Pro Bowl Notebook

Panthers QB Cam Newton drafted by Deion Sanders, will play against Ron Rivera

jperson@charlotteobserver.comJanuary 22, 2014 

— Panthers quarterback Cam Newton will line up opposite his head coach and offensive coordinator in his second Pro Bowl appearance.

Deion Sanders, the “alumni captain” for the Indianapolis Colts-coached team, took Newton with the third pick during the second night of the Pro Bowl draft on Wednesday – one pick after Sanders took Colts quarterback Andrew Luck.

Luck told reporters he hopes he and Newton get on the field at the same time.

“Who knows?” Newton said. “Stay tuned.”

Panthers coach Ron Rivera and his staff are teamed with Jerry Rice’s squad.

Newton seemed to be enjoying himself Wednesday, joking with Sanders during the NFL Network broadcast. Newton brushed off questions about his Pro Bowl experience two years ago.

According to a cbssports.com article quoting anonymous players, Newton angered several players with a standoffish attitude in the 2012 Pro Bowl, prompting them to play with more intensity when Newton entered the game.

“That trip two years ago, we’re going to keep it at two years ago. Nothing good can come from me talking on something’s that old,” Newton said. “This is 2014. I’m going to enjoy myself, have a good time and do what I think I do best, which is play football.”

The NFL made several changes, highlighted by the draft, after the Pro Bowl came under criticism for its quality of play and perceived lack of effort from players.

Newton said it’s hard to straddle the line between having a competitive game and minimizing injury risks for players.

“It’s a physical sport. And it’s hard to simulate something when you’re trying to protect a person’s career. You’re trying to chop a guy or you’re trying to tackle a guy low, horse-collaring a guy,” Newton said. “You don’t want anyone to leave Hawaii injured, that they have to sit out next year. You’ve got to play smart, have fun. But at the end of the day ... you’ve got to be competitive as well.”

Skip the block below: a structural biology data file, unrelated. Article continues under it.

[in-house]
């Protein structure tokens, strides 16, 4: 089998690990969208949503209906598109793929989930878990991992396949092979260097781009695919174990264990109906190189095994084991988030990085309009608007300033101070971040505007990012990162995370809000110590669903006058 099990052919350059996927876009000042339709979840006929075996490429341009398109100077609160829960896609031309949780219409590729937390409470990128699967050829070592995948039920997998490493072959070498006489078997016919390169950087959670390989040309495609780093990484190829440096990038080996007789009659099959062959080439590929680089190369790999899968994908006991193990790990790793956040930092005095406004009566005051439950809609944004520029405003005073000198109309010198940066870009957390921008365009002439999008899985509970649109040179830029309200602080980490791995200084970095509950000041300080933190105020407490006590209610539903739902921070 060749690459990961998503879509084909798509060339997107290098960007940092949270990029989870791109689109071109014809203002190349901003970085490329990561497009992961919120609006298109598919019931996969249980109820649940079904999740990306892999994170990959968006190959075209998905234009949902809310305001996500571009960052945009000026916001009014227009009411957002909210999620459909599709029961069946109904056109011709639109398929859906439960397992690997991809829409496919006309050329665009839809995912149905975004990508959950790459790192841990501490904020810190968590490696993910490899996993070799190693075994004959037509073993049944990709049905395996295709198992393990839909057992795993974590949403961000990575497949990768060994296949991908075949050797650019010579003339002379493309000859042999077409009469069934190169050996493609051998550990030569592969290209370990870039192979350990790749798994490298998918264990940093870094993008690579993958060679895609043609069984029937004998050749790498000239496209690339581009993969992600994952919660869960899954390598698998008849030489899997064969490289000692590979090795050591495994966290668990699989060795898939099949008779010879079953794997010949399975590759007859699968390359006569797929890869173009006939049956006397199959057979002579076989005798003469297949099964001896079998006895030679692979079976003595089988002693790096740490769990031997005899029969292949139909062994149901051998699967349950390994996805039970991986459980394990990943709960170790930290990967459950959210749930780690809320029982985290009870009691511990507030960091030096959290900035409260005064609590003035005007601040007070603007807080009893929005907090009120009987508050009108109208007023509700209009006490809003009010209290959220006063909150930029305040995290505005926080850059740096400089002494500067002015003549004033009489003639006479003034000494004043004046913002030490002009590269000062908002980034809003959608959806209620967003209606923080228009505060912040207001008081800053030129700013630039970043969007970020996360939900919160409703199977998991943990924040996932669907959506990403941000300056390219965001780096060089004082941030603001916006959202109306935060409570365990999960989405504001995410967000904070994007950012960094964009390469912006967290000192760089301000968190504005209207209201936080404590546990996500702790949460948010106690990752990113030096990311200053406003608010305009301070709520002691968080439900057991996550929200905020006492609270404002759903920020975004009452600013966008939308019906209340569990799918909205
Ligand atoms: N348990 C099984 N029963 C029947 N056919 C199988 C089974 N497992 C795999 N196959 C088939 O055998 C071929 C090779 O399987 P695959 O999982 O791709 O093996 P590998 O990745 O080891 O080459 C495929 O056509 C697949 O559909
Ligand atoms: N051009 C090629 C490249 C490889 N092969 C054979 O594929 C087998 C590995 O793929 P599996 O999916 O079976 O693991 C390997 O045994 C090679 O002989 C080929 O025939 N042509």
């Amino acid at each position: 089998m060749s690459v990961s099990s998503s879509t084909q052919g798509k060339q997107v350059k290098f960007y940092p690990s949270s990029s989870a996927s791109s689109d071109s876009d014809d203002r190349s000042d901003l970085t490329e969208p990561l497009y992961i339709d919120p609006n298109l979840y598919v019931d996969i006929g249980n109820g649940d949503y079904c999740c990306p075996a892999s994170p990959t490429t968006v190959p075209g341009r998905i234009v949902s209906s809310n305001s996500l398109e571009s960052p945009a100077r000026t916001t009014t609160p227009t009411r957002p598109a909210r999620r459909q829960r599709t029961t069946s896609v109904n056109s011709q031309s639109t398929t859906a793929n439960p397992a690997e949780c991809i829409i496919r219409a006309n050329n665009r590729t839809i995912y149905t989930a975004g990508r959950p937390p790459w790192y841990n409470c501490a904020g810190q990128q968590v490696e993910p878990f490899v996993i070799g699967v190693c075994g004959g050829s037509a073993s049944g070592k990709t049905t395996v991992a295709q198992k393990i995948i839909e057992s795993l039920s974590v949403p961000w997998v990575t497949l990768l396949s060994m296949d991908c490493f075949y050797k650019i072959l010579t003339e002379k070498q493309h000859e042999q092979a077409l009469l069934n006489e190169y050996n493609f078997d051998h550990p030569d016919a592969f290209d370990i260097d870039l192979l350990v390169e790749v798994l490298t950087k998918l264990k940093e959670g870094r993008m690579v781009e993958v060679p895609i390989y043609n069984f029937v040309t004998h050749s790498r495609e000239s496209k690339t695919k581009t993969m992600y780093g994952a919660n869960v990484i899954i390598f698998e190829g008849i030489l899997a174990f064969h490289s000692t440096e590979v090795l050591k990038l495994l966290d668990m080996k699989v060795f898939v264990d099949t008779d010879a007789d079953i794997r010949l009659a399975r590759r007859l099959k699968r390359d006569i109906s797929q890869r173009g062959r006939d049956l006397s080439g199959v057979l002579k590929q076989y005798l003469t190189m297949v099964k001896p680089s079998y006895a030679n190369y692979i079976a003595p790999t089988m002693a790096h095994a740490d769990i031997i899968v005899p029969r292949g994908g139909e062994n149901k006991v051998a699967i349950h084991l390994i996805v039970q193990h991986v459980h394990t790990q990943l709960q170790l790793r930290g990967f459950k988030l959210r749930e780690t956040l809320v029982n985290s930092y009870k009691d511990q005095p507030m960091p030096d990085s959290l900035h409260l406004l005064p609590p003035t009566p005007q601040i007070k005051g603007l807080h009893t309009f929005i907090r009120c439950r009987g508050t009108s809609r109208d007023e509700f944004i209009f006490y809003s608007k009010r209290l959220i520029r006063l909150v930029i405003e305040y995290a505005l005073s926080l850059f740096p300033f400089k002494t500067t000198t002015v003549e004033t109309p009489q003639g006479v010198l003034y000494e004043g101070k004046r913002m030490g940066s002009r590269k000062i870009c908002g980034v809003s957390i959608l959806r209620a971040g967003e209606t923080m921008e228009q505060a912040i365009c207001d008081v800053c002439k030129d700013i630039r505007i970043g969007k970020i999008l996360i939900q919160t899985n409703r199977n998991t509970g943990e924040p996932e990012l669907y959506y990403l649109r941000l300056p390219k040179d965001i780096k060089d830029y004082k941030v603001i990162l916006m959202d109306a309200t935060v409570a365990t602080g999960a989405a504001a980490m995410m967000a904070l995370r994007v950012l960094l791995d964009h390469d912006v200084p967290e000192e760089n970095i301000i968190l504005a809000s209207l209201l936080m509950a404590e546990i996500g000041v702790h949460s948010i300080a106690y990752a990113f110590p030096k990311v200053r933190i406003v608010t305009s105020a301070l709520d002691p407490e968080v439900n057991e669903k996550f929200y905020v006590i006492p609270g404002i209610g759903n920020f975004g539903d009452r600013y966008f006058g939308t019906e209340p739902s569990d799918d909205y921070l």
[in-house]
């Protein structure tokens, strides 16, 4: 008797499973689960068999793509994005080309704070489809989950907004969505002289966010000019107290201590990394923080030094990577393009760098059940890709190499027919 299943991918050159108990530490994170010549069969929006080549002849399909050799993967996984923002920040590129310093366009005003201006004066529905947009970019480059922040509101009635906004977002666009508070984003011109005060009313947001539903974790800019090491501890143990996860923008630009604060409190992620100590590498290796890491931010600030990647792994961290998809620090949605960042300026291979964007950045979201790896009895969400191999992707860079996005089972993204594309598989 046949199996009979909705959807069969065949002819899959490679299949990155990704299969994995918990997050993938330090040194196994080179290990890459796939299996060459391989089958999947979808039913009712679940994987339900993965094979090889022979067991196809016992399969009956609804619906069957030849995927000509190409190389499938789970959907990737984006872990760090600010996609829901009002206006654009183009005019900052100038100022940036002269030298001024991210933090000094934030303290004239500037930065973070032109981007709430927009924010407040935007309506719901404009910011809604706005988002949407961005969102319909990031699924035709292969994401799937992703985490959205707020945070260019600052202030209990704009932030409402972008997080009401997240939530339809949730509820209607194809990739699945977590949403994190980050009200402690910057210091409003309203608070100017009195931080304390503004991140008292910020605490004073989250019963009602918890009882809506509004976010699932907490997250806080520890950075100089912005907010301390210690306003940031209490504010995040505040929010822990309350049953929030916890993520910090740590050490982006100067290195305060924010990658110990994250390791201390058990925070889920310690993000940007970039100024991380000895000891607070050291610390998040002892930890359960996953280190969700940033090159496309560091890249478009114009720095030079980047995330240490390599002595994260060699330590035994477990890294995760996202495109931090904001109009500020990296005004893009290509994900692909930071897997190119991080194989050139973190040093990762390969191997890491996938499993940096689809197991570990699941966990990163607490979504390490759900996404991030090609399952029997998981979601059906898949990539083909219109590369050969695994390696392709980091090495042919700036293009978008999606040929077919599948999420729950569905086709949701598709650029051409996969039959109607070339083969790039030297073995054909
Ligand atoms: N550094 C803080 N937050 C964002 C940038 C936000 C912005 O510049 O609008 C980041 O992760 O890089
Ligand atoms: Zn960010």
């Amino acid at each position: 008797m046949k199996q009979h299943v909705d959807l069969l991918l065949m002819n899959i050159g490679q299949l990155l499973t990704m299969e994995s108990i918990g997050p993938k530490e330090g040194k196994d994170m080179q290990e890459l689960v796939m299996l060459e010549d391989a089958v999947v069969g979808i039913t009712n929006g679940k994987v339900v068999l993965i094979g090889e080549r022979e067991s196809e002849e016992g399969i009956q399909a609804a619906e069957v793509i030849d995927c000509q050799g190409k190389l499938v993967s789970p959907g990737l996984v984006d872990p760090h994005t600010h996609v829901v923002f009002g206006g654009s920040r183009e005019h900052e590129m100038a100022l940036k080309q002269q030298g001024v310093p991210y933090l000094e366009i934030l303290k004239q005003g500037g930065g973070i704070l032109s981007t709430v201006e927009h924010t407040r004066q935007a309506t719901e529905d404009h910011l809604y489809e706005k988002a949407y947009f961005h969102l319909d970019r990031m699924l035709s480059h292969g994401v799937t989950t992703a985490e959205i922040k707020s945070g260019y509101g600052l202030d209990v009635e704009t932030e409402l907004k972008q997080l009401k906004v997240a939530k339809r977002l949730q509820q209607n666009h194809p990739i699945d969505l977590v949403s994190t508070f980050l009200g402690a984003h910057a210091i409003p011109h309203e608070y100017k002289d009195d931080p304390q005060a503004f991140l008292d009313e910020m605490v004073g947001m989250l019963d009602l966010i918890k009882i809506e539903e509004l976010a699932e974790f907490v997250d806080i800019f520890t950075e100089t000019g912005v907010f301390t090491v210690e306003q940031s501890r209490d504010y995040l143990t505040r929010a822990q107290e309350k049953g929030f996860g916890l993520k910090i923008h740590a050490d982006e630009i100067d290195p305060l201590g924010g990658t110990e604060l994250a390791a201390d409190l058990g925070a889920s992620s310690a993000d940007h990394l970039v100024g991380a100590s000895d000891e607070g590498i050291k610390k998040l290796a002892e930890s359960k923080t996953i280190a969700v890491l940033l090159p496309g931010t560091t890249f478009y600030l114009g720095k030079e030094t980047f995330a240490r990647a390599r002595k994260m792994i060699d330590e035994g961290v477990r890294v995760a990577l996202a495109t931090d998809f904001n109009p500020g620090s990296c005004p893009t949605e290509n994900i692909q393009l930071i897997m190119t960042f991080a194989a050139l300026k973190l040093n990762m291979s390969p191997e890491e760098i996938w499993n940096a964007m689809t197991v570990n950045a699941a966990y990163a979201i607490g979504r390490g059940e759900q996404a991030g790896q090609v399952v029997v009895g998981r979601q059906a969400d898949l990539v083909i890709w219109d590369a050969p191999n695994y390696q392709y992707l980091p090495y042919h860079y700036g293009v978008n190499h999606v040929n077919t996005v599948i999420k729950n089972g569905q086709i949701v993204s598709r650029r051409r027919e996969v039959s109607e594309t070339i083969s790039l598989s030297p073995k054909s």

Don’t kick it out: Not surprisingly, Panthers special teams coordinator Richard Rodgers and long snapper J.J. Jansen are opposed to NFL commissioner Roger Goodell’s suggestion to do away with the extra point.

Proponents of the potential rule change believe kickers – an increasingly specialized position – have made the point-after automatic, and Goodell told the NFL Network the league’s competition committee this offseason will consider abolishing it.

Goodell said one proposal is to make touchdowns worth seven points. Teams could go for an eighth point with a running or passing play, and would have six points if the try was unsuccessful.

There were only four missed extra points – all blocked kicks – in 1,191 tries during the regular season.

“Obviously, the fans and most people think it’s automatic. It’s not,” Rodgers said. “You’ve got to have great operation time between your holder, your snapper and your kicker. Not having that in a game takes a significant part of the game away.”

Jansen said the specialization argument doesn’t hold water.

“Every part of the game has become specialized. Quarterbacks are extremely efficient at what they do. Running backs, we’re here with some of the best corners in the league – Revis Island. They become specialized with what we do. We don’t talk about getting that out of the game,” Jansen said.

“Just because guys have gotten really good at doing it doesn’t make a whole lot of sense (to remove it). ... All these Pro Bowl (quarterbacks) having fantastic years, we don’t talk about ‘Let’s take the pass out of the game.’ In fact, it’s more exciting.”

Hawaiian vacation, part deux: Panthers fullback Mike Tolbert has been to Hawaii once before, although this week figures to be more fun. Tolbert and his wife Shianette were in Maui for their honeymoon three years ago when an earthquake and tsunami struck Japan, creating high winds and surf in Hawaii.

Tolbert and his wife were staying in a resort in the hills, so they didn’t need to evacuate the property like guests in beachside hotels. But it was still a less-than-ideal honeymoon.

“We went to the beach the first day. Then the second day the earthquake happened. So we couldn’t really do too much after that,” Tolbert said. “Just chilling together, watching TV and calming our parents down.”

Tolbert, who led the Panthers with seven touchdowns rushing and receiving, said he plans to enjoy his second trip to Hawaii.

“I’m loving it, taking it all in, soaking it all up. I was supposed to be (in the Pro Bowl) before, but things didn’t work out my way,” said Tolbert, who was among the leaders in fan balloting last year but didn’t make the all-star game. “I feel like now I’m going to enjoy it all after working my tail off to get back to this point.”

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